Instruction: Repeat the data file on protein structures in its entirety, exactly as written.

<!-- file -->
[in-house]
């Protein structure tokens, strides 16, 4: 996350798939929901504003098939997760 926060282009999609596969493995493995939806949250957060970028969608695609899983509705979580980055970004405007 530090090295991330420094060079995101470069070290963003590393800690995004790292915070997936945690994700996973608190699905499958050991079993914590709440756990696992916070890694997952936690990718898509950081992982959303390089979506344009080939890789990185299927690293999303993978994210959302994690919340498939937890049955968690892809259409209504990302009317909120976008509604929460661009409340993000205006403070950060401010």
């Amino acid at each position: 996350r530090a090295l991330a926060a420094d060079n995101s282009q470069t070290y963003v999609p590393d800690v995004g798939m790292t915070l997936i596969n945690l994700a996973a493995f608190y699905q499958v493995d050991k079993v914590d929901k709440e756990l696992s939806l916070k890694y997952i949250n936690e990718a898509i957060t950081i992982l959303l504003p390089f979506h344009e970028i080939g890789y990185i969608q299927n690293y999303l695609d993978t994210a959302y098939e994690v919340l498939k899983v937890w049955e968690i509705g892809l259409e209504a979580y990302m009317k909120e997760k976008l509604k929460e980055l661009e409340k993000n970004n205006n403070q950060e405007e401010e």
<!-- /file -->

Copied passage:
[in-house]
């Protein structure tokens, strides 16, 4: 996350798939929901504003098939997760 926060282009999609596969493995493995939806949250957060970028969608695609899983509705979580980055970004405007 530090090295991330420094060079995101470069070290963003590393800690995004790292915070997936945690994700996973608190699905499958050991079993914590709440756990696992916070890694997952936690990718898509950081992982959303390089979506344009080939890789990185299927690293999303993978994210959302994690919340498939937890049955968690892809259409209504990302009317909120976008509604929460661009409340993000205006403070950060401010």
């Amino acid at each position: 996350r530090a090295l991330a926060a420094d060079n995101s282009q470069t070290y963003v999609p590393d800690v995004g798939m790292t915070l997936i596969n945690l994700a996973a493995f608190y699905q499958v493995d050991k079993v914590d929901k709440e756990l696992s939806l916070k890694y997952i949250n936690e990718a898509i957060t950081i992982l959303l504003p390089f979506h344009e970028i080939g890789y990185i969608q299927n690293y999303l695609d993978t994210a959302y098939e994690v919340l498939k899983v937890w049955e968690i509705g892809l259409e209504a979580y990302m009317k909120e997760k976008l509604k929460e980055l661009e409340k993000n970004n205006n403070q950060e405007e401010e």